Knowles Science Teaching Foundation: Food for Thought: Student Perspectives on School Gardens

25/05/2013 5:05
Knowles Science Teaching Foundation: Food for Thought: Student Perspectives on School Gardens: “Has having a school garden helped change your thinking about food and nutrition?”

A great article addressing the myriad benefits of involving children of all ages in centre/school gardening projects and how they dovetail with and in some areas surpass “real” school subjects.

“I had wanted to start a school garden ever since I started teaching at YES Prep North Forest in Houston, Texas, almost three years ago. The neighborhood around our school is a fast food hot spot with few options for healthy eating, and I wanted to give my students an opportunity to see where their food comes from and explore the connections between what they eat and their health. This past fall, we finally did just that. Everything from conducting experiments around plant growth to designing and building the garden has been driven by the students.

While I initially saw the garden as a tool for understanding nutrition and making authentic connections to biology content in the classroom, it has turned out to be so much more. Some of the most valuable moments have been things I did not anticipate or plan for like the real problem-solving that has happened when things weren’t growing well in the fall (which got the students involved in soil-testing, talking to local experts, and Internet research) or the teamwork that happened naturally between students from all five grade levels as they worked on the garden. From small victories like overcoming fears of eating plants like mint right out of the garden (“you can eat that, Miss? Oh my gosh, it tastes like gum!”) to bigger changes affecting the eating habits of whole families, our school garden is slowly changing the way students think about their food.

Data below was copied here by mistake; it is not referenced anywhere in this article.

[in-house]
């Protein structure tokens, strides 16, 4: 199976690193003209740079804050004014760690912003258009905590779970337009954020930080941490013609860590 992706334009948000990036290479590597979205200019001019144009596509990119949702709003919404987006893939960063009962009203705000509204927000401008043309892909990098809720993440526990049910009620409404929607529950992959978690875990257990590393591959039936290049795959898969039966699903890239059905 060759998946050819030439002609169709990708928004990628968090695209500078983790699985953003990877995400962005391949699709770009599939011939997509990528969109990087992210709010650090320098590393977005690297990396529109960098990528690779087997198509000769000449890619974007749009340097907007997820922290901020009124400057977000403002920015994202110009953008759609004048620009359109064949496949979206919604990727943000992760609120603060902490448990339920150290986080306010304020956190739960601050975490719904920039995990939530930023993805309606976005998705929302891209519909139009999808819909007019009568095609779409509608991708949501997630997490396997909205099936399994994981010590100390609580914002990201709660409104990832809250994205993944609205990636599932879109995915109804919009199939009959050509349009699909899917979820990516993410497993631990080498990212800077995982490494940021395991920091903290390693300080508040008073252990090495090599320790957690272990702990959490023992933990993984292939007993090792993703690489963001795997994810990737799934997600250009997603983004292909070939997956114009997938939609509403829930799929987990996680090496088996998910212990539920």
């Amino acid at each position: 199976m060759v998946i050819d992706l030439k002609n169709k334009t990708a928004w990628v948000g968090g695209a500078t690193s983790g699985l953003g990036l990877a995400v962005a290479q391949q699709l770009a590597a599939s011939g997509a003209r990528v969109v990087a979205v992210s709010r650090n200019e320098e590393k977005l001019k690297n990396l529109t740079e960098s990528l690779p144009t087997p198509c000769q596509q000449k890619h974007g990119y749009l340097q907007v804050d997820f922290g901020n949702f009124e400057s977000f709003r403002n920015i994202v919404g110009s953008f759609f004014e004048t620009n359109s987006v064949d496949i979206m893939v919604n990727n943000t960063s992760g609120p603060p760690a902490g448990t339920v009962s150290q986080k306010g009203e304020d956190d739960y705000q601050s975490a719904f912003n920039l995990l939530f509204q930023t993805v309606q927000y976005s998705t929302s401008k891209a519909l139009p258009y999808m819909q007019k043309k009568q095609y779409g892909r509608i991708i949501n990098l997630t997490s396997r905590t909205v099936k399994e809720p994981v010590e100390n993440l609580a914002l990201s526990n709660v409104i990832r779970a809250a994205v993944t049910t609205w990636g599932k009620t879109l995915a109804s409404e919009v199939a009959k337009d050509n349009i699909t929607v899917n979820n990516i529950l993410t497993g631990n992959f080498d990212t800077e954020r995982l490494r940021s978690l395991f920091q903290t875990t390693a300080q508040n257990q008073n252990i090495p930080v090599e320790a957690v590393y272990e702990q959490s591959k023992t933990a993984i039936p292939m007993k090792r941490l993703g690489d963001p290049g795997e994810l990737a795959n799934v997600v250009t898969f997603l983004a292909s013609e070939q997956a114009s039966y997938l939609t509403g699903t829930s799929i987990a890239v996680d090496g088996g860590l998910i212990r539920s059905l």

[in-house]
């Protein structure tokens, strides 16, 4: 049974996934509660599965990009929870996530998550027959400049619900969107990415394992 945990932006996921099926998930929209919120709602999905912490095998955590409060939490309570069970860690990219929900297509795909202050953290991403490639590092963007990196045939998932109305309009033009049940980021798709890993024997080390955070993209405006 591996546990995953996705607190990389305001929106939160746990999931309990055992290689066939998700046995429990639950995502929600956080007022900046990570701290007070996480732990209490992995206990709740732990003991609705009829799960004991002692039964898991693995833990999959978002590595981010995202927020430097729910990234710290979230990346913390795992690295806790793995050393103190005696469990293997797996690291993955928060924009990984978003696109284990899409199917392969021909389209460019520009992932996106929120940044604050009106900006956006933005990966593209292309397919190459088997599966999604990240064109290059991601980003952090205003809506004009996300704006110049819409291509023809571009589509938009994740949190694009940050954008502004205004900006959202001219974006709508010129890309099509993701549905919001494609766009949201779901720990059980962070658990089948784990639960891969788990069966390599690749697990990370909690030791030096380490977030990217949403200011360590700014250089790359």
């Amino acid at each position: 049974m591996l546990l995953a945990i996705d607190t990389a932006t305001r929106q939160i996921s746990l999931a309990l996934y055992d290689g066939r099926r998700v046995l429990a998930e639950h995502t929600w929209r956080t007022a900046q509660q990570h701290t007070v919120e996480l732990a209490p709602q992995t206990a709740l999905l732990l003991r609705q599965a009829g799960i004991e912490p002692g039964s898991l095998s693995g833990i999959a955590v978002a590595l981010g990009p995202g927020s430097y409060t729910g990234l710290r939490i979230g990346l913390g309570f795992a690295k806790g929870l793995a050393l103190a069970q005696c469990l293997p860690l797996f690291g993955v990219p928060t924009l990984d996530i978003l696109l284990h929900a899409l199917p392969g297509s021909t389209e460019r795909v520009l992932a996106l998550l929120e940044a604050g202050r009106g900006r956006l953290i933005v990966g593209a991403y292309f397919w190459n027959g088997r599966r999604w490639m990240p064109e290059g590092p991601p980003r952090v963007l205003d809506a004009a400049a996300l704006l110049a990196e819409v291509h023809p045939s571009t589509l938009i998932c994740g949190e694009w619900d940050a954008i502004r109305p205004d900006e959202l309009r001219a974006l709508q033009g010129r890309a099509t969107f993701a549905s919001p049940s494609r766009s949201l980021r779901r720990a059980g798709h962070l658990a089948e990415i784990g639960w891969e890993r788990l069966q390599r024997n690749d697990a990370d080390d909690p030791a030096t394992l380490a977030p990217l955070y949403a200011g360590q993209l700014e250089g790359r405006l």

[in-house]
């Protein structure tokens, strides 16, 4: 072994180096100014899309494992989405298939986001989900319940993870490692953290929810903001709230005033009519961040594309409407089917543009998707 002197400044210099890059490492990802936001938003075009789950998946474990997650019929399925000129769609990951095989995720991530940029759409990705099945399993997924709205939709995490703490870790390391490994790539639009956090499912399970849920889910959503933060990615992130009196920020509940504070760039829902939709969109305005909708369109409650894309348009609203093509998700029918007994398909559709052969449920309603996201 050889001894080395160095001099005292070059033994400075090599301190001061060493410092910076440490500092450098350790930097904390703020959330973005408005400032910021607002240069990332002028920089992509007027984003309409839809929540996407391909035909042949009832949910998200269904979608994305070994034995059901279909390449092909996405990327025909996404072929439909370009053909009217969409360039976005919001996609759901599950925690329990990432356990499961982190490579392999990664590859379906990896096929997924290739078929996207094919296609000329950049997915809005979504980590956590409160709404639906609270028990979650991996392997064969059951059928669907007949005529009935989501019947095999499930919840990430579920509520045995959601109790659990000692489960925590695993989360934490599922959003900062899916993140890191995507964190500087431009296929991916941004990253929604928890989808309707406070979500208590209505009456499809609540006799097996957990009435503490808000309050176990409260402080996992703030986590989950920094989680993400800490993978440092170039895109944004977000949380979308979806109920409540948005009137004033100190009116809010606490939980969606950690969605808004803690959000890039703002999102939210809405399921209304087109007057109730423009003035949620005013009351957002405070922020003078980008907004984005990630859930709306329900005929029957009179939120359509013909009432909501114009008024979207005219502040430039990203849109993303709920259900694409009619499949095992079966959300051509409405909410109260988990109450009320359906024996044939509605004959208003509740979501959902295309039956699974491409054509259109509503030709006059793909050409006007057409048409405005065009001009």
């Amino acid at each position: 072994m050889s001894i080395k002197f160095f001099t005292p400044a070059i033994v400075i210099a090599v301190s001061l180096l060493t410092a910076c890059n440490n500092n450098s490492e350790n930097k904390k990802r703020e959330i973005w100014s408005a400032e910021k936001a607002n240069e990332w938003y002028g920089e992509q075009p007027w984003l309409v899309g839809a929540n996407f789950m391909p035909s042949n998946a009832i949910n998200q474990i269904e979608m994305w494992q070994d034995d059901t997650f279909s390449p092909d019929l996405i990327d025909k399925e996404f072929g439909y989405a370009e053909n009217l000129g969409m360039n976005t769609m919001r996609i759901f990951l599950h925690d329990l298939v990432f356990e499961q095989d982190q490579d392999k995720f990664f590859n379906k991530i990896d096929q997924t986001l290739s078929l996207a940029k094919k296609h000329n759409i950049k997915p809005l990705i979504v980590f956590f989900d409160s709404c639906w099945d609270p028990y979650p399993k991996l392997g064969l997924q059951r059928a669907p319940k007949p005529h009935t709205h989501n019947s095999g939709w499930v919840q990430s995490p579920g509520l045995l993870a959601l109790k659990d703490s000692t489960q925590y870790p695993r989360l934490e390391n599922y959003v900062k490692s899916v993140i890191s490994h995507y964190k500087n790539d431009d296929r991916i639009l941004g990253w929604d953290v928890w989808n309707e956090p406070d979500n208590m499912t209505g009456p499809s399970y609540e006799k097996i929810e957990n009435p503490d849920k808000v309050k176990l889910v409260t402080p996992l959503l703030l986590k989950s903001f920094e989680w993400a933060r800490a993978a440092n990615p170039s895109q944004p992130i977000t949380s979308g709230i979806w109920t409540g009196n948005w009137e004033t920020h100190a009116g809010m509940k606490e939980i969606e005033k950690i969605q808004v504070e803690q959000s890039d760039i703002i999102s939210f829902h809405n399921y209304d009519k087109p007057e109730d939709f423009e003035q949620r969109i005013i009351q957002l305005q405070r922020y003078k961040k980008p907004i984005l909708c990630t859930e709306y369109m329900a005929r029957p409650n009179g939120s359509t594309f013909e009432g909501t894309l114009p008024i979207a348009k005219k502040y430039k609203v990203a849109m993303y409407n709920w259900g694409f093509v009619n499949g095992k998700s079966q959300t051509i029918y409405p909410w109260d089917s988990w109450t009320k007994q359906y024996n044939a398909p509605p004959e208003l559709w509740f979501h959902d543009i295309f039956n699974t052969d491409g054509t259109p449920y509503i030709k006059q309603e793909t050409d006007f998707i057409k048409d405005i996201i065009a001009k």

Our garden now has a thriving native plant section to attract butterflies and pollinators, as well as tomatoes, cucumbers, banana and green peppers, onions, strawberries, eggplant, dill, mint, thyme, lettuce, and basil. Recently, I sat down with a few of my students to discuss how their views on food and gardens have progressed since our project started………..”

Tess Michaels